Prominent rabbi compares IDF new beard permit rules to actions of Nazis

Controversy over beard permit beards seen as another blow to the authority of the IDF Rabbinate.

Nazi cutting beard of elderly Jew, Kielce, Poland (photo credit: YAD VASHEM)
Nazi cutting beard of elderly Jew, Kielce, Poland
(photo credit: YAD VASHEM)
Large numbers of religious IDF soldiers have had requests to have a beard while serving denied in recent weeks, ahead of a new directive from the IDF Manpower directorate which will make it more difficult to obtain permission to grow a beard.
The development led to Bayit Yehudi MKs Moti Yogev and Betzalel Smotrich to call for the new directive to be scrapped.
In general, it is prohibited to have a beard while serving as an IDF soldier or officer but until now exemptions could be granted by the IDF Rabbinate.
Jewish law prohibits shaving with a razor blade, although shaving with an electric shaver is permitted. Many religious people are stringent not to shave at all however.
In December, a new directive was issued by the IDF Manpower Directorate which will require not only approval from the IDF Rabbinate but also from the soldier’s unit commander and from the IDF Adjutant Corps, a branch of the Manpower directorate.
The new requirements are set to go into effect on Tuesday and requires anyone who has had a beard until now to re-apply for the exemption. 
The prominent national-religious figure Rabbi Shlomo Aviner compared the new IDF beard rules to the Nazis who humiliated Jews often publicly by cutting off their beards. 
"Except for the Nazis in Germany it does not say anywhere that a non-religious Jew must shave," the rabbi told the Srugim religious news outlet. Aviner, head of the Ateret Yerushalayim Yeshiva in Jerusalem’s Old City and the rabbi of the Beit El settlement, was responding to the concern that if permits for beards are given to religious soldiers, secular soldiers will also want to grow them. 
Aviner said the IDF rules were reminiscent of "dark times" and in this connection he described a Holocaust era photo in which "German soldiers can be seen standing by two Jews while they force one to shave the other's beard off in front of the entertained crowd." 
The Association of Hesder Yeshivas said on Sunday that in recent days it has received hundreds of complaints from religious soldiers who say that their requests were denied or unanswered, meaning that they will have to shave their beard by Tuesday.
The Hesder program combines three and a half years of religious study in yeshiva with 17 months of IDF service.
According to a spokesperson for the association, it spoke with some 400 religious soldiers who requested permission to have a beard, half of whom had their requests denied.
It said that in once case, a battalion commander instructed his entire battalion including two platoons of Hesder soldiers that they could not have a beard.
In another report received by the association, a soldier said that he was denied an exemption by his officer who told him that there was a directive from the the office of the chief of staff to reduce the number of permits issued  allowing soldiers to grow a beard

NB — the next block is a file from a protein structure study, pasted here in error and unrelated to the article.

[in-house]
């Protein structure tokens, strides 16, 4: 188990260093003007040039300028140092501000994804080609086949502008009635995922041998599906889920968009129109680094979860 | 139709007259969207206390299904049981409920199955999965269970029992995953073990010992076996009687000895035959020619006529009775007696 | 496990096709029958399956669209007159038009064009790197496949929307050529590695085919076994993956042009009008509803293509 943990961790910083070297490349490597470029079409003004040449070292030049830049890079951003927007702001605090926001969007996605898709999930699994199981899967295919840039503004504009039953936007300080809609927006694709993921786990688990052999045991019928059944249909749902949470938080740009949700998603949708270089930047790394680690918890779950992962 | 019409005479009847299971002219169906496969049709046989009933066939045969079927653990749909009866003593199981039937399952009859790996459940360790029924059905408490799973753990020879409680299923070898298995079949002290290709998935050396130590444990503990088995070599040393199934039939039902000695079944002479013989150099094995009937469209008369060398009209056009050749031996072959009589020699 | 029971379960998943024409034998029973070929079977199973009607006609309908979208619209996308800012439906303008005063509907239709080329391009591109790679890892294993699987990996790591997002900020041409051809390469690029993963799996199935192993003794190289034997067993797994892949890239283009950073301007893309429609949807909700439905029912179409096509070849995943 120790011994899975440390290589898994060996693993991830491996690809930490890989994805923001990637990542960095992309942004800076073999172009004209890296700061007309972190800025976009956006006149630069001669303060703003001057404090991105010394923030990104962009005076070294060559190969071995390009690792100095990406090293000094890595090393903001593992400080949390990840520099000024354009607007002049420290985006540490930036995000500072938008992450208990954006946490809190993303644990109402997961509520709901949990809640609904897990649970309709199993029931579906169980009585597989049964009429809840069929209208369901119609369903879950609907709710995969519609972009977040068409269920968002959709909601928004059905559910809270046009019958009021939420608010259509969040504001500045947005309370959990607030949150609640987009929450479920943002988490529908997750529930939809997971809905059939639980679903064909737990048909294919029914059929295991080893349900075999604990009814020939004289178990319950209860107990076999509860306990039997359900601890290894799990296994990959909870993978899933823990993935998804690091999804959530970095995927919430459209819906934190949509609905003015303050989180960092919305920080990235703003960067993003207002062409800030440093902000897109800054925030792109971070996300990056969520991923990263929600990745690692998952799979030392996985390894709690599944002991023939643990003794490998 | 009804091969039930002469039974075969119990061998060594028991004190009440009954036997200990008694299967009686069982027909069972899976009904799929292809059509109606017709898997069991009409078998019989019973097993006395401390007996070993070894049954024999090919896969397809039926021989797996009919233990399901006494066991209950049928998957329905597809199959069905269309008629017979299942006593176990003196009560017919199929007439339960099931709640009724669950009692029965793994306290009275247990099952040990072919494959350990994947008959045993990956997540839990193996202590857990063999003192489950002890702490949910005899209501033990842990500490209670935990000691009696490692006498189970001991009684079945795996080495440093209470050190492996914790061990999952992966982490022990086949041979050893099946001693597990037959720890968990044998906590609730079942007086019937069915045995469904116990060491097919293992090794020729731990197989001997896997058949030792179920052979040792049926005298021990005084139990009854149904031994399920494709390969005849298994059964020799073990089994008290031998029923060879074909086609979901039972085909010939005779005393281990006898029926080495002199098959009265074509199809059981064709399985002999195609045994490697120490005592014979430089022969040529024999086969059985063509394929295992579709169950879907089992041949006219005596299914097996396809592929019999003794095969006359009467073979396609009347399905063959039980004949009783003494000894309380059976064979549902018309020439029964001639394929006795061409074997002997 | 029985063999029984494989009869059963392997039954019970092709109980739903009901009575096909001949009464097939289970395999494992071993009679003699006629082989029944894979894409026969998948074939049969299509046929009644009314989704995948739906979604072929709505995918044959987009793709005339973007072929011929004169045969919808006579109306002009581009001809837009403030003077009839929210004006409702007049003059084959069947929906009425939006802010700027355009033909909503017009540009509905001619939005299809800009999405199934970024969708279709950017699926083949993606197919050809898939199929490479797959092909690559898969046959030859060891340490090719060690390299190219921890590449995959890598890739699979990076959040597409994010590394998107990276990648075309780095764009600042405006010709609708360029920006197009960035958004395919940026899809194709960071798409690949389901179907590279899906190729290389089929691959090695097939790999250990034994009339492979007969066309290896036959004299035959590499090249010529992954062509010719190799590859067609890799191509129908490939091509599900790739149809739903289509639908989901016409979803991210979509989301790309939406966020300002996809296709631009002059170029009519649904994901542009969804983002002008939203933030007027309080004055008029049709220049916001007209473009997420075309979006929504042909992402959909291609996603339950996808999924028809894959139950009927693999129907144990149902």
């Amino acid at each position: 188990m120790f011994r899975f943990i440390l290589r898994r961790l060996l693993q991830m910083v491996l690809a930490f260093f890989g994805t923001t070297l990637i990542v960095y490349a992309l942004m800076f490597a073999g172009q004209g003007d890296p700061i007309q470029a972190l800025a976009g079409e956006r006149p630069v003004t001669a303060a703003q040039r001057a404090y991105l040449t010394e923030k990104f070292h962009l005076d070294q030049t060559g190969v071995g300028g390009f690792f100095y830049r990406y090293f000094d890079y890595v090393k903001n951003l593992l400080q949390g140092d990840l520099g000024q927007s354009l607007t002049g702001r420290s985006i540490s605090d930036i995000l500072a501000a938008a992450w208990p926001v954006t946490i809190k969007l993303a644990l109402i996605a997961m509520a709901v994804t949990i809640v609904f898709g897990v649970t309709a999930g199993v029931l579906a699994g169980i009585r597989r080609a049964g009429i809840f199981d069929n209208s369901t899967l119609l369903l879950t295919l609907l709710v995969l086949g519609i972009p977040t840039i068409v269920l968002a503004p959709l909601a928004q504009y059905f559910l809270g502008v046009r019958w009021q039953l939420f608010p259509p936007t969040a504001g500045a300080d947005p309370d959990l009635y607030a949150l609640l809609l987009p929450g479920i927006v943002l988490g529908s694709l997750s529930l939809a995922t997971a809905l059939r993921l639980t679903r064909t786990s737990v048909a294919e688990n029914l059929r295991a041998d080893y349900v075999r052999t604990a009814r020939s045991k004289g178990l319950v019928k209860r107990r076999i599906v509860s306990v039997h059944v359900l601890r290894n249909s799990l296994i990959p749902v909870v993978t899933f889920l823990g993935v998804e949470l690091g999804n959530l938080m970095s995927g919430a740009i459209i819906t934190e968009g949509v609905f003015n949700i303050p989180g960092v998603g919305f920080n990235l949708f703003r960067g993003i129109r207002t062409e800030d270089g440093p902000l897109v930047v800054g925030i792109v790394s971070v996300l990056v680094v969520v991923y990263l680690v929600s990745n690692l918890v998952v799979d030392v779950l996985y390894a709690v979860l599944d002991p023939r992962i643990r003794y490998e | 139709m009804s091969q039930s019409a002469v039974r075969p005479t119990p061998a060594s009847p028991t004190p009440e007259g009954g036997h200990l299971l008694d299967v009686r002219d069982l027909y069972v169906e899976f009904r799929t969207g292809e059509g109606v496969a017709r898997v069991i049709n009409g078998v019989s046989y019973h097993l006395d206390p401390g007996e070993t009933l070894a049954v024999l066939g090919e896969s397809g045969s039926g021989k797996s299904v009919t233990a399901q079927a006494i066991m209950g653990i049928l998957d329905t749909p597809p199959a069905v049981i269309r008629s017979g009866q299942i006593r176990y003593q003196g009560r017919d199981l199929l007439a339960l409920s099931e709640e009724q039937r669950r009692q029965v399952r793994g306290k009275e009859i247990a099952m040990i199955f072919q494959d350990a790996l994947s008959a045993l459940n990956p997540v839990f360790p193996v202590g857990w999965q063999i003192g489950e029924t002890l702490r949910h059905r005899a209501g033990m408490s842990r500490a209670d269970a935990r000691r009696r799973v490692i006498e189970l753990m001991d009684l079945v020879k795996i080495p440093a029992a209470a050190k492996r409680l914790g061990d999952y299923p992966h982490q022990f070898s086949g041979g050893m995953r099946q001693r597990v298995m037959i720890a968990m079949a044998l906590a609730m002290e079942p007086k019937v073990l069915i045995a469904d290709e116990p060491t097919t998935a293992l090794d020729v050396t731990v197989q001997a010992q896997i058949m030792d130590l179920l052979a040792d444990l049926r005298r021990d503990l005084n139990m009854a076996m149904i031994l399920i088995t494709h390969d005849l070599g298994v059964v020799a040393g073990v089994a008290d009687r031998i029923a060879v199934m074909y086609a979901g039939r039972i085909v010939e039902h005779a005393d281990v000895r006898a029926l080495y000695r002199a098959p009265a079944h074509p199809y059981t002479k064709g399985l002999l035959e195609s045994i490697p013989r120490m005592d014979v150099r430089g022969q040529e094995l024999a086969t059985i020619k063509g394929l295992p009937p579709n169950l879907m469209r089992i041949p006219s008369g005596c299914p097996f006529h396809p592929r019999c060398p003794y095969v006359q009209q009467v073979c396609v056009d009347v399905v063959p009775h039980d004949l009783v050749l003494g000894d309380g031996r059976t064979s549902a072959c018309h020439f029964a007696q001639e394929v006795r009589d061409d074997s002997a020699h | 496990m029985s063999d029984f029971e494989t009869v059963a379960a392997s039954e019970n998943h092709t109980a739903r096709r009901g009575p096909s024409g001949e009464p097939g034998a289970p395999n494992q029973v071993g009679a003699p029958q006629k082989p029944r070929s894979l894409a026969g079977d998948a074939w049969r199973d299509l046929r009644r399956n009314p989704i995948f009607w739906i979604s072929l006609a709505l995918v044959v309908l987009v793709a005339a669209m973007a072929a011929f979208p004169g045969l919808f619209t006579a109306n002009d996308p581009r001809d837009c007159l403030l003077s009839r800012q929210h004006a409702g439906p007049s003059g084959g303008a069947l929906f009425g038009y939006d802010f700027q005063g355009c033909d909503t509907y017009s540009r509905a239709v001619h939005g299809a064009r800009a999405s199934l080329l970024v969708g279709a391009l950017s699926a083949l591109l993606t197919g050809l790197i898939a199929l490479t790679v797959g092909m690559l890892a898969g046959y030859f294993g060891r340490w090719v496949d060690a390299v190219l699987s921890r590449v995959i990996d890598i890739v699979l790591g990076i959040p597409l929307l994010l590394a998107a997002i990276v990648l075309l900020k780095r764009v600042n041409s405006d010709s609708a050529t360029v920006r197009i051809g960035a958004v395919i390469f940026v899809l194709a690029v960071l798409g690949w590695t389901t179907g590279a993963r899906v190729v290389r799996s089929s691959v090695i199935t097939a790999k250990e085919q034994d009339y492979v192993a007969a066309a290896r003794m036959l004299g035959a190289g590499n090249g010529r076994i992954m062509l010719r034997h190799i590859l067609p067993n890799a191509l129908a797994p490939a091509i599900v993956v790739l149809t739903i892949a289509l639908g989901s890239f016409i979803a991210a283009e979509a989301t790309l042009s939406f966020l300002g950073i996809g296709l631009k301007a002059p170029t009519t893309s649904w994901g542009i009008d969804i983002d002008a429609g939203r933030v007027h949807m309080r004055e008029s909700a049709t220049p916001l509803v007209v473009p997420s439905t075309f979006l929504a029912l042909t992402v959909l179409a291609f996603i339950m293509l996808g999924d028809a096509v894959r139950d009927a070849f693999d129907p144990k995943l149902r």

Head of the Association of Hesder Yeshivas Muli Jesselson has called on the IDF Manpower directorate to postpone the implementation of the new directive until “clear answers” are given to the permit requests and appeals of soldiers who were denied are processed.
“The security problems of the State of Israel and the challenges facing the IDF are so great and significant that the decision to trouble soldiers who grow beards is an inappropriate and unacceptable step,” said Jesselson.
“There are hundreds of soldiers from the Hesder yeshivas, religious pre-military academies and others who see significant service in combat roles in the IDF as a religious commandment, and the order to remove beards does not sit well with the IDF being the army of the state of the Jewish people.”
Yogev said that the new directive undermined the motivation of religious soldiers and called on Defense Minister Moshe Yaalon to restore the authority over beard permits to the IDF Rabbinate alone.
Smotrich called the directive “absurd” and said that religious soldiers would likely go to military prison instead of removing their beards, adding that he intends to introduce legislation to legally ensure that religious soldiers are able to gain permits to not shave while on military service.
The national-religious establishment has in recent months been greatly angered by a decision taken last month to remove the Jewish Identity Department of the IDF Rabbinate and place it under the command of the IDF Manpower Directorate.
It was viewed by senior rabbis and politicians in the sector as an attempt to secularize the army and reduce religious influence.
The current controversy over beards is similarly being seen as another blow to the authority of the IDF Rabbinate.
The IDF spokespersons unit did not respond to a request for comment. staff contributed to this report.